blogging by Andrew Wickliffe

Criminal (2006) #5


Turns out some of my major assumptions about the plot and its twists and turns were wrong. Unfortunately, just because the girl doesn’t double-cross the hero, Criminal doesn’t retroactively make intelligible sense.

After spending almost five entire issues glamorizing crime–in the most negative way of course–Brubaker ends with a really pat “crime doesn’t pay” message.

This issue is pretty bad, in terms of plot. He ludicrously turns the protagonist into an unstoppable killing machine. Maybe they wanted Ed Norton for the movie.

I think my biggest problem is how stupid the main character has to be to get himself into this situation. Everything goes wrong because he’s stupid, but when Brubaker introduced him to the reader, it was all about how he’s really smart.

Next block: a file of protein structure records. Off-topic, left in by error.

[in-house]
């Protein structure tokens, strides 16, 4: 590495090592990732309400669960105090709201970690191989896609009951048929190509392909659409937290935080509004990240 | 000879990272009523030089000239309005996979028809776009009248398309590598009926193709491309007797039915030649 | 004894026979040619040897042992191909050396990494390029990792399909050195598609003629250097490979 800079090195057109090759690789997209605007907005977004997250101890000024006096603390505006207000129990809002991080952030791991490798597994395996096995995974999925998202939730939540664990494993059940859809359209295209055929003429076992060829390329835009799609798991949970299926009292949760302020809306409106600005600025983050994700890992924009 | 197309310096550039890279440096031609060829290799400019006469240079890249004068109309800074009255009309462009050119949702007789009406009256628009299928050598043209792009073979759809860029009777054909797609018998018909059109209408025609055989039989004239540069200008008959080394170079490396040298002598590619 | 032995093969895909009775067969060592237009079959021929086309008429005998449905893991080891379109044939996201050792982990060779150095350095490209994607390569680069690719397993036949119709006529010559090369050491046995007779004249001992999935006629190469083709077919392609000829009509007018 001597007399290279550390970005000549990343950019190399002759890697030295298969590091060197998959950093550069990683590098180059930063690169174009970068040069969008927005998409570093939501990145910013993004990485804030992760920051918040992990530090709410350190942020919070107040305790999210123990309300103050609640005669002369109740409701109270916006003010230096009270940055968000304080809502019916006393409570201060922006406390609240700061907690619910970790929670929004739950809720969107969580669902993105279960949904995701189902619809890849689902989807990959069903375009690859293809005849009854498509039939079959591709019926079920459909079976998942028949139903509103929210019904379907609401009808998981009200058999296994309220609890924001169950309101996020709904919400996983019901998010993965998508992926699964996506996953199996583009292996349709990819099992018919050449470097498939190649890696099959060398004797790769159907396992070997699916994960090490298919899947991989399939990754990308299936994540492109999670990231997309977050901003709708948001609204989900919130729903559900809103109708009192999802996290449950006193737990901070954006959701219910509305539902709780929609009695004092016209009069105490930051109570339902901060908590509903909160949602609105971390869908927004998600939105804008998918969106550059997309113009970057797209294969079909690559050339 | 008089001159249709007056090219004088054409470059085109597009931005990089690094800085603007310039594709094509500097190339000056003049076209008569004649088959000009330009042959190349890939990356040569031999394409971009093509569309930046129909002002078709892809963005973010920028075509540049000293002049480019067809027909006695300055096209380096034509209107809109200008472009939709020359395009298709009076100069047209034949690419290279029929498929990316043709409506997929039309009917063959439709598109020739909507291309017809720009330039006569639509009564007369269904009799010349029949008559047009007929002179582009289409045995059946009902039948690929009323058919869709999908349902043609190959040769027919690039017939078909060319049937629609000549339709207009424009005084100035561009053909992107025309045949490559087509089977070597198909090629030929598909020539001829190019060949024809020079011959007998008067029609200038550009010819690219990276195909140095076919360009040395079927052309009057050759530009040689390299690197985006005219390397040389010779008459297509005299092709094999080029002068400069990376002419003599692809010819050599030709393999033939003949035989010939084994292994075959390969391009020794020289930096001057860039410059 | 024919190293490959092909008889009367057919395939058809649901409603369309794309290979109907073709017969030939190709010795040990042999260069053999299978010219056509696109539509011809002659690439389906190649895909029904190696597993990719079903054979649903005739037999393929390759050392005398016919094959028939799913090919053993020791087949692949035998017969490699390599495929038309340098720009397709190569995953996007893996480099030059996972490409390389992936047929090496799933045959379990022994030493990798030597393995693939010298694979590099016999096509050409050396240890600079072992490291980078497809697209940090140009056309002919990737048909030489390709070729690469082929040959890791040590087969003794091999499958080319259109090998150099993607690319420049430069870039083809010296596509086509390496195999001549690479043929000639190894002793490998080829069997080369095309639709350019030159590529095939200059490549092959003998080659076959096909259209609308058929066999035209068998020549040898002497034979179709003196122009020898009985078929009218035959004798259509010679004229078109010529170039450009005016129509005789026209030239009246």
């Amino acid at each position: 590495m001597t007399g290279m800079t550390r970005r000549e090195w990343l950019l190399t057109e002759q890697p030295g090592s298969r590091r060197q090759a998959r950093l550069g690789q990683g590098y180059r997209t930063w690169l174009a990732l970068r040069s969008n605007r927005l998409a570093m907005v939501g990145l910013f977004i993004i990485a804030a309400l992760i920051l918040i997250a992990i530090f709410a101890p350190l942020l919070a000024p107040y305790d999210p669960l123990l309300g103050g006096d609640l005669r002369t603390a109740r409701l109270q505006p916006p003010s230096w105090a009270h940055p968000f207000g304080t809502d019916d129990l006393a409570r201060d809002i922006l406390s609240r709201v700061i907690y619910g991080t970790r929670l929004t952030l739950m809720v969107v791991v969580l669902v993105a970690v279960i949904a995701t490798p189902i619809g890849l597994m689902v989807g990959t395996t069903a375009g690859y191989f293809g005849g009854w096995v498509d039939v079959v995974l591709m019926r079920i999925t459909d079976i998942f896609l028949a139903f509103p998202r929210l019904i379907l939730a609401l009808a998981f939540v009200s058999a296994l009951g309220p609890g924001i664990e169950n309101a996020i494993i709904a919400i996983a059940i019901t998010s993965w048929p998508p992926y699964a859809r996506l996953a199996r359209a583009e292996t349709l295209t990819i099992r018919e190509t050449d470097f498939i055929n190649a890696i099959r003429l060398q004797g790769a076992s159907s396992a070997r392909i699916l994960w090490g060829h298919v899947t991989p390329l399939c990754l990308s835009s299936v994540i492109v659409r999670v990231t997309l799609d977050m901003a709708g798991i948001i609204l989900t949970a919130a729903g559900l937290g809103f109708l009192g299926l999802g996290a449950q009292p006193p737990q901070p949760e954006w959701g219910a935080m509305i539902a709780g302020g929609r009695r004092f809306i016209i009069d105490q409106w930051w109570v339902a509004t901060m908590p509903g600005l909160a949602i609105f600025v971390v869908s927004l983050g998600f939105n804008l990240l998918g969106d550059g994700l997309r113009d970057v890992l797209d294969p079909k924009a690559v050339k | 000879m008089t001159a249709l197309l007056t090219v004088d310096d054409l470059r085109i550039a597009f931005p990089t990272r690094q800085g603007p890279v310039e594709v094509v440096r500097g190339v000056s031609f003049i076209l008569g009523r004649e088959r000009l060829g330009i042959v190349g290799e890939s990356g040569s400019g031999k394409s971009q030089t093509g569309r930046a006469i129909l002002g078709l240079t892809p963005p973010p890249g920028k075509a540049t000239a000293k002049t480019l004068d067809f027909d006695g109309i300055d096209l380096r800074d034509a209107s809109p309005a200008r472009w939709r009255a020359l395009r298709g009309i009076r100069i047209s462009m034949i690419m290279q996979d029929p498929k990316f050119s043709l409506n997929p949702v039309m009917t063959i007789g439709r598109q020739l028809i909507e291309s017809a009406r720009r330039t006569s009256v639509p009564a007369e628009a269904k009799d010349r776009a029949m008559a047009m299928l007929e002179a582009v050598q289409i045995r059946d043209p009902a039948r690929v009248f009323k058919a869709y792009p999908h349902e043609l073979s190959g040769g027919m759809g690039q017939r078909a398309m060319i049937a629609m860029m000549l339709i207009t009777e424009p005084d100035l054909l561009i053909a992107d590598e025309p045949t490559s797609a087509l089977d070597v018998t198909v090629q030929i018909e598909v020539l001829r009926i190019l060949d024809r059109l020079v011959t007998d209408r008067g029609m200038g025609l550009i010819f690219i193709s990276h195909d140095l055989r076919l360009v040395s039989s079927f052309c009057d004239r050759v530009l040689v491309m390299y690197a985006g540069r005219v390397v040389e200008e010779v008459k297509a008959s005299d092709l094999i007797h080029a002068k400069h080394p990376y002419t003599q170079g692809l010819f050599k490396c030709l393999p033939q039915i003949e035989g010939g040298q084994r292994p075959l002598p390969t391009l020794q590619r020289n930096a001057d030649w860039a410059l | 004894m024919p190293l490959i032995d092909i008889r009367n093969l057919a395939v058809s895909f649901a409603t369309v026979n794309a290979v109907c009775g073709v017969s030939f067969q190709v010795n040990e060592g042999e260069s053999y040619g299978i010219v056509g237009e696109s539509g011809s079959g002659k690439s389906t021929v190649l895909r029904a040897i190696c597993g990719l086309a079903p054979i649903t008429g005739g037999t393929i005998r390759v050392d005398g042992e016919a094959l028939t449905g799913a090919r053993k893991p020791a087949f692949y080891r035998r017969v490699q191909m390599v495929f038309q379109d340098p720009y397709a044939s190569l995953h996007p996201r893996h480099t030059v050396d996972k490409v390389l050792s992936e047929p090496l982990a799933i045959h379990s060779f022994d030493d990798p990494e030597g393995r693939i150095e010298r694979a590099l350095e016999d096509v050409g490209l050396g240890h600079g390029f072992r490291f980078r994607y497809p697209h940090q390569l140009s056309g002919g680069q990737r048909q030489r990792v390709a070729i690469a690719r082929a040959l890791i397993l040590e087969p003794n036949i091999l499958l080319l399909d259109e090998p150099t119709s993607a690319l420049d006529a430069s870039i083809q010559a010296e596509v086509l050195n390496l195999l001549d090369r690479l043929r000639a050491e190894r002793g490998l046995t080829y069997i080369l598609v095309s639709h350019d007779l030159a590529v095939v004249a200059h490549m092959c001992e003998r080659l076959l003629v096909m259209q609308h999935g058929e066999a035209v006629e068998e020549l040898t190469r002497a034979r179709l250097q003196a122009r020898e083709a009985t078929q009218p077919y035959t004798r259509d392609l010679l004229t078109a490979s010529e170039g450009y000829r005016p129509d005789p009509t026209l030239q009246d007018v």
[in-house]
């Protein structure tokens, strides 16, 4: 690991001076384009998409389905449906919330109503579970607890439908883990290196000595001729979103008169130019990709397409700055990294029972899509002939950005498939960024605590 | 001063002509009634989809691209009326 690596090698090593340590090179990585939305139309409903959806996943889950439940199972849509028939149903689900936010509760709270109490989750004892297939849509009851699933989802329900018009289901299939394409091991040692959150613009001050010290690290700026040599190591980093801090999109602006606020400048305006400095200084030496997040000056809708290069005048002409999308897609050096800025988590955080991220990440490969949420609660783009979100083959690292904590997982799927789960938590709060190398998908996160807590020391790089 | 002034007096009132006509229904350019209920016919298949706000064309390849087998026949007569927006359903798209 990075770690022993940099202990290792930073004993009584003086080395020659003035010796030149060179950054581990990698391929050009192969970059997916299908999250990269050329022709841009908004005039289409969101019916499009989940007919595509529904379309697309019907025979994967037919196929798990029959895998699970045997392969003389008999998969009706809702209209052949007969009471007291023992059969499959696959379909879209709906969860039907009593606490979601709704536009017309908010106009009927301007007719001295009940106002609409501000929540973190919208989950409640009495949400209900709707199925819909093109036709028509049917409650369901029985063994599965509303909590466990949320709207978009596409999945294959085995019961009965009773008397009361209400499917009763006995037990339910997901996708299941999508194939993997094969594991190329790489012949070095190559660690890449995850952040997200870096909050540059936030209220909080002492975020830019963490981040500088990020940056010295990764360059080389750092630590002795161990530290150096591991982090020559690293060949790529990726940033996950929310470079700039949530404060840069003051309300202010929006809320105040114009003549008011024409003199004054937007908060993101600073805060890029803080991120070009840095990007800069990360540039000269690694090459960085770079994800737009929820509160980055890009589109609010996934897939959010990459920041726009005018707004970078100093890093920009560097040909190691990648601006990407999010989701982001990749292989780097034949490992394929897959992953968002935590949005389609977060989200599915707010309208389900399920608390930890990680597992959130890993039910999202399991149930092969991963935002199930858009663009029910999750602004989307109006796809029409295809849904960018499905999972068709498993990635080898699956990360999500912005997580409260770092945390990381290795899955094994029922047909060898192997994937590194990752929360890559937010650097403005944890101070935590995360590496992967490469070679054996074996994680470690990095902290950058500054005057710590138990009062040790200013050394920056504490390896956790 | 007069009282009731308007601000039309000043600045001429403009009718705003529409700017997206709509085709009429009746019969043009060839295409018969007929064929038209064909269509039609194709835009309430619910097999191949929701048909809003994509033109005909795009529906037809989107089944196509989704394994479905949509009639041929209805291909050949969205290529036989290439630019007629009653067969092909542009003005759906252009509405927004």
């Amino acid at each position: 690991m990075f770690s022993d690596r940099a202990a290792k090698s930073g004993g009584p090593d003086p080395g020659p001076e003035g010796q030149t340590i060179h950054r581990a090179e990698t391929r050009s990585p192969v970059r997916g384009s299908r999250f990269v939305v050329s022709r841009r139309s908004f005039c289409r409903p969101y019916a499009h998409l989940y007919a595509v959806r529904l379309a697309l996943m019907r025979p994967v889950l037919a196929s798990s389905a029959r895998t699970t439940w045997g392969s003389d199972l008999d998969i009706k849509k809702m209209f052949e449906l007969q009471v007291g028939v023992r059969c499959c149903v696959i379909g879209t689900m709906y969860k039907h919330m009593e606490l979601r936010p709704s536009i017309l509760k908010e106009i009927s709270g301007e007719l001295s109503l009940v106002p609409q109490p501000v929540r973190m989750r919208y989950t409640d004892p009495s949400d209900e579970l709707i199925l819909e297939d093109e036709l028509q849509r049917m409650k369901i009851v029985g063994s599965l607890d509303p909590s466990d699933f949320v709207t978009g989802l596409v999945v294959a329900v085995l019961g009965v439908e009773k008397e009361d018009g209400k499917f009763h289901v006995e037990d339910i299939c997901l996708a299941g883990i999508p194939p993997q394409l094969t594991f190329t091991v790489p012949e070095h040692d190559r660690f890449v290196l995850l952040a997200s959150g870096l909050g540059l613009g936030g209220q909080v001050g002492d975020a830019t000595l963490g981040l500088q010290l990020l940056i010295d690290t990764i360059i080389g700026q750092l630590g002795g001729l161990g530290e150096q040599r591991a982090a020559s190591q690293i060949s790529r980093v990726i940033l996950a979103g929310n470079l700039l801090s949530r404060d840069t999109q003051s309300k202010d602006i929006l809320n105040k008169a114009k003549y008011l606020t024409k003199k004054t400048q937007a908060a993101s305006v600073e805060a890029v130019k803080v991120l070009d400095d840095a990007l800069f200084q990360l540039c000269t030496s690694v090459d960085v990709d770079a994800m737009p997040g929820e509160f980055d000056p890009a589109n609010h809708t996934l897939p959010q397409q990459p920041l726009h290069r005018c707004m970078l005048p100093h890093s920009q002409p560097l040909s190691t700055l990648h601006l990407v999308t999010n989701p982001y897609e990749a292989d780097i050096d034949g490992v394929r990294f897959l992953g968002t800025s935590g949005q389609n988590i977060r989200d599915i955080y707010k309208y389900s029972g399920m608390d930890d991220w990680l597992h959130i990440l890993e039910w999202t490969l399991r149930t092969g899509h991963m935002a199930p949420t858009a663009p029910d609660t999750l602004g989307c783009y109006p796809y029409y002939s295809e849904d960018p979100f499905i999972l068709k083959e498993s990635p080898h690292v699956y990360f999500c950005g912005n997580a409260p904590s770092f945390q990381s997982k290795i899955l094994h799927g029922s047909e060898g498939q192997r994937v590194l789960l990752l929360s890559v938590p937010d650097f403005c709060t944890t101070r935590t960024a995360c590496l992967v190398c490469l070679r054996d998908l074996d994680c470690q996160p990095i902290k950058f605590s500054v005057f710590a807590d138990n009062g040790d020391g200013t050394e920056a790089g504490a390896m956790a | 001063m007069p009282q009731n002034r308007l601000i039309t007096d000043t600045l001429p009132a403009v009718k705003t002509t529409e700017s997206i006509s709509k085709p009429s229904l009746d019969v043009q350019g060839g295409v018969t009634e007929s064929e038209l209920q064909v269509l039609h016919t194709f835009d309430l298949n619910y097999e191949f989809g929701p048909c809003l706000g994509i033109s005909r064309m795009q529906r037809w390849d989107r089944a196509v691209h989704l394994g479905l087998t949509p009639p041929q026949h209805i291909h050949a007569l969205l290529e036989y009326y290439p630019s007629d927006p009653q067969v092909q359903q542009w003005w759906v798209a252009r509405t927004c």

Show and tell. Brubaker told the reader he was smart, but told him or her he was stupid.


Because there’s no story if he’s smart.

One response to “Criminal (2006) #5”

  1. You and I have gone over Brubaker’s work before, and how he really isn’t able to resolve his endings to our satisfaction(?), but in some ways, I don’t think noir genre fiction neccesarily follows a logical path at times. It is about emotional human reaction, after all. That said, this is probably the weakest of the arcs, and in part I’ll forgive Brubes his excesses, at least until you tear him a new one for his logical gaps in the next arc. I’m sometimes tempted to let him some slack over such things, as I find his characters compelling, if not sympathetic.

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